DHL Express Malaysia has teamed up with Pen Aviation to commercialise time-critical goods deliveries using drones.
Pen Aviation is expected to undertake a proof-of-commercialisation (PoC) by this month to demonstrate the commercial viability of cargo drone delivery for port logistics missions.
Founder and managing director Jean-Bernard Boura said the PoC would be followed by certification exercise with the Civil Aviation Authority of Malaysia before it can commercially deploy the unmanned aerial vehicle (UAV) by the year end.
Drone delivery services like medical drone delivery and just in time industrial delivery have already proven successful in the commercial market. This Malaysian POC will “specifically explore the deployment of drones to facilitate port logistics, entailing logistics and distribution activities for goods at commercial ports,” says the announcement. Drone delivery has significant value to offer ports, where processes have been further snarled by the current COVID-19 pandemic.
“This exercise will be performed in accordance with the Civil Aviation Directive CAD 6011, a regulation by the Civil Aviation Authority of Malaysia which allows for the development of unmanned aircraft technologies,” says the announcement. “The drones will be operated by certified pilots to pick-up and drop off packages weighing up to 12kg, with a distance of up to 50km from containers on cargo ships to the port and vice versa.”
Exploring cargo delivery by drone reflects Raya’s commitment to reducing emissions, says the announcement: “Apart from adapting to the changing logistics landscape, this will also allow Raya Airways to improve cost optimisation and enhance environmental sustainability, as drones optimizes energy consumption, thus reducing carbon emissions.”
Mohamad Najib Ishak, Group Managing Director of Raya Airways Sdn. Bhd. said “We are extremely delighted to partner with Pen Aviation to continue developing new revenue streams by reshaping our products and services to offer safe, certified and reliable innovations to cater to more time-definite services. Complementing our expertise with Pen Aviation’s technical capabilities, we are confident that we will be able to contribute to the sustainable growth of the industry, particularly in Malaysia. With increasing demand for efficient and cost-effective freight forwarding services, the POC is timely as it paves the way for Raya Airways to strengthen our position as a mid-mile provider and build future capabilities to serve Asia and the Asia Pacific region, with a cargo drone fleet capable of flying up to 1,000kg of goods.”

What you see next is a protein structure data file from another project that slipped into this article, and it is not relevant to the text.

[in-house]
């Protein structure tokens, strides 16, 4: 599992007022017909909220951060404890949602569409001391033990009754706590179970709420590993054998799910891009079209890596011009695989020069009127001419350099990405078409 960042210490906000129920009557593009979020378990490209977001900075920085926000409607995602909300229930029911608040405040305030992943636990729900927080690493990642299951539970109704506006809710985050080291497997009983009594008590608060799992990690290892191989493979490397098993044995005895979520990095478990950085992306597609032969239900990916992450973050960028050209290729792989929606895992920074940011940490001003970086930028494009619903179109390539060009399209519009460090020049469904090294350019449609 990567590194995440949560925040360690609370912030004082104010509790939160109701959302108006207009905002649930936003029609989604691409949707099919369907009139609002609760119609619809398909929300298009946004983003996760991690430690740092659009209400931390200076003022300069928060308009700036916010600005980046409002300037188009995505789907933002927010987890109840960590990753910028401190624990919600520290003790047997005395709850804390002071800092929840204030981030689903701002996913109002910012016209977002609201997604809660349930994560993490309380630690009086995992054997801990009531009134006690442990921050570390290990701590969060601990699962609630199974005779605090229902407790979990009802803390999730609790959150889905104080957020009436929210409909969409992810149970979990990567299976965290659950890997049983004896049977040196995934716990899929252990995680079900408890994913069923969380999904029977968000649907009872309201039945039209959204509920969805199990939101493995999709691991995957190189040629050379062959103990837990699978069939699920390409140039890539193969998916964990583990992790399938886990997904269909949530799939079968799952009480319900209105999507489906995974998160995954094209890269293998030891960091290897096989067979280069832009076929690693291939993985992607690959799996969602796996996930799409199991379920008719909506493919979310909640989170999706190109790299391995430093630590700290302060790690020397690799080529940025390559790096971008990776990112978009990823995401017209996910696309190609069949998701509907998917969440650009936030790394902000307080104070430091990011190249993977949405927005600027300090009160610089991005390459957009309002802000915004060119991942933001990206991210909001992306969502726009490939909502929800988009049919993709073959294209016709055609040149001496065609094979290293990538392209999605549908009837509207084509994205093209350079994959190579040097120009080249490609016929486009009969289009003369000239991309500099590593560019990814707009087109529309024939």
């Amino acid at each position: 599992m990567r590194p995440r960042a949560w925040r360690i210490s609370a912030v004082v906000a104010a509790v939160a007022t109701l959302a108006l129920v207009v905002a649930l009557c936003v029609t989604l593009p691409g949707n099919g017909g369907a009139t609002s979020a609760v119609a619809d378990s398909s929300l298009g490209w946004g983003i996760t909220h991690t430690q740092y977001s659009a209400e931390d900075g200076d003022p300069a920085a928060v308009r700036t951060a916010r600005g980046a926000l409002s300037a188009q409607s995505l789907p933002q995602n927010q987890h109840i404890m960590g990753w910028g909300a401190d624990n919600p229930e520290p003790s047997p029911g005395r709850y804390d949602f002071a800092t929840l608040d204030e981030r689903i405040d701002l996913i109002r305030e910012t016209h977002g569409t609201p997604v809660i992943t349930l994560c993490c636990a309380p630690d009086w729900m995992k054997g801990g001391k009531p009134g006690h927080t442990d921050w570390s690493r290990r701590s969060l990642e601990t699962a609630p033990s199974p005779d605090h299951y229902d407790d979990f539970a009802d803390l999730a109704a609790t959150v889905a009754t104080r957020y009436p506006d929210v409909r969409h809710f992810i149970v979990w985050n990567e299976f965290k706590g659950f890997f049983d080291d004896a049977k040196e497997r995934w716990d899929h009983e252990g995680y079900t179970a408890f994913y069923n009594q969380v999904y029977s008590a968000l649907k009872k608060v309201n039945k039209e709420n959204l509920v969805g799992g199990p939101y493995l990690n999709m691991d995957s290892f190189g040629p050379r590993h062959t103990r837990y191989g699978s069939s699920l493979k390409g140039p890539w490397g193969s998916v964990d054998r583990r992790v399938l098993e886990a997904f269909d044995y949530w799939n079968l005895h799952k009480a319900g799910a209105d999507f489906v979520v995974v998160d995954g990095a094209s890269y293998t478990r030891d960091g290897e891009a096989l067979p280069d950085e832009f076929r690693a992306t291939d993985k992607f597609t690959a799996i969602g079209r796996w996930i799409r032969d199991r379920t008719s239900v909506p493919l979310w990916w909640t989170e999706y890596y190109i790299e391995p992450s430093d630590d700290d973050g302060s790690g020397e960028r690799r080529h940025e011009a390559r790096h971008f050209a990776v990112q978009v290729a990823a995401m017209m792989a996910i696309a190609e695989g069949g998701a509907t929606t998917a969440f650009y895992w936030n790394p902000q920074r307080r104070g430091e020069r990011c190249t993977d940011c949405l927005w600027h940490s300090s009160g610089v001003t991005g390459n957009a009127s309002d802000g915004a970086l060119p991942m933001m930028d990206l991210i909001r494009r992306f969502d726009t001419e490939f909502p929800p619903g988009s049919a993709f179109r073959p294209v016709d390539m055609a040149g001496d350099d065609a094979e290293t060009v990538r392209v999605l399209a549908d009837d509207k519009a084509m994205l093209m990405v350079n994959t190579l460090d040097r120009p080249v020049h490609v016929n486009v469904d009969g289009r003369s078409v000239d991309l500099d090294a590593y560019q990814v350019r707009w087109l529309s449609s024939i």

The POC allows Pen Aviation to undertake first- to last-mile port logistics missions jointly conducted by DHL Express and Raya Airways. Raya plans to add a “Drone-As-a-Service” (DaaS) to it’s range of offerings, operating a mixed fleet of PEN55V and PEN1360V heavy lift cargo drones.
DHL Express Malaysia said the partnership would enhance its logistics capabilities to transport time-critical goods between ship decks and commercial ports.
DHL Express Malaysia and Brunei managing director Julian Neo said cargo drones would be the next generation of transportation in logistics.
“This PoC comes in the wake of the recent 12th Malaysia Plan announcement as the government highlighted the importance of seamless connectivity and reliability in transport and logistics,” he said.
Neo said the use of drone technology would enable DHL Express to reach rural communities especially in Sabah and Sarawak where critical items such as vaccines, medicines, and medical devices would be needed.
Under the MoU, DHL and Pen Aviation will certify and use PEN55V drones to move shipments to seaports over long distances.
PEN55V, Pen Aviation’s medium-size cargo drone, will pick up and drop off packages weighing up to 12kg from the cargo ship deck to the port and vice versa, both in the day and at night.
The long-term goal is to set up a mixed fleet of PEN55V and PEN1360V, Pen Aviation’s heavy-size cargo drones designed and manufactured in partnership with Cavok-UAS.
PEN55V has a fly range of 50km with a maximum takeoff weight of about 55kg and payload capped at 15kg.
“The endurance is about 2.5 hours and it can fly at 110km/h maximum speed. It has vertical takeoff and landing capability. It does not need any runway and with limited infrastructure for take off and land. It can fly up 3,500m in altitude,” said Boura.